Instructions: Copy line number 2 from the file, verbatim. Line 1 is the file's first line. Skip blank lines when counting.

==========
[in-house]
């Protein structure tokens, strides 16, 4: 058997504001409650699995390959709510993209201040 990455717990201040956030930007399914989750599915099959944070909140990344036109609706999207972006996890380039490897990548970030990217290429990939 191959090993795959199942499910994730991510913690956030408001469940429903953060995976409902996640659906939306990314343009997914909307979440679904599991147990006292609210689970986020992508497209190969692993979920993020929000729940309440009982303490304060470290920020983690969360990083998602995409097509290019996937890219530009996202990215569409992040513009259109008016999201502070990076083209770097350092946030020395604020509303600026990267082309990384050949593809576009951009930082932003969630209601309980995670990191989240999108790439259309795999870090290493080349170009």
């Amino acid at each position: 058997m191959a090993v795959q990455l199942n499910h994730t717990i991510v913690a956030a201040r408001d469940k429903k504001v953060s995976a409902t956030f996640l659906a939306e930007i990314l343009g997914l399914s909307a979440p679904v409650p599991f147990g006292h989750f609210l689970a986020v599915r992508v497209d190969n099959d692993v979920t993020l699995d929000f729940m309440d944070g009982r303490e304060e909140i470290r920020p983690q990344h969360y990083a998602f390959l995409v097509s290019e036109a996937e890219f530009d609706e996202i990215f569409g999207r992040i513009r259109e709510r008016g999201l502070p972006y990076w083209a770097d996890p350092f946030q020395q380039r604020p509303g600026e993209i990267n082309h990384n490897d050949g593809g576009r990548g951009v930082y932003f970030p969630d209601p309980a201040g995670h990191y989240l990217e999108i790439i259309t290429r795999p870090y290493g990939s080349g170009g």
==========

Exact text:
């Protein structure tokens, strides 16, 4: 058997504001409650699995390959709510993209201040 990455717990201040956030930007399914989750599915099959944070909140990344036109609706999207972006996890380039490897990548970030990217290429990939 191959090993795959199942499910994730991510913690956030408001469940429903953060995976409902996640659906939306990314343009997914909307979440679904599991147990006292609210689970986020992508497209190969692993979920993020929000729940309440009982303490304060470290920020983690969360990083998602995409097509290019996937890219530009996202990215569409992040513009259109008016999201502070990076083209770097350092946030020395604020509303600026990267082309990384050949593809576009951009930082932003969630209601309980995670990191989240999108790439259309795999870090290493080349170009």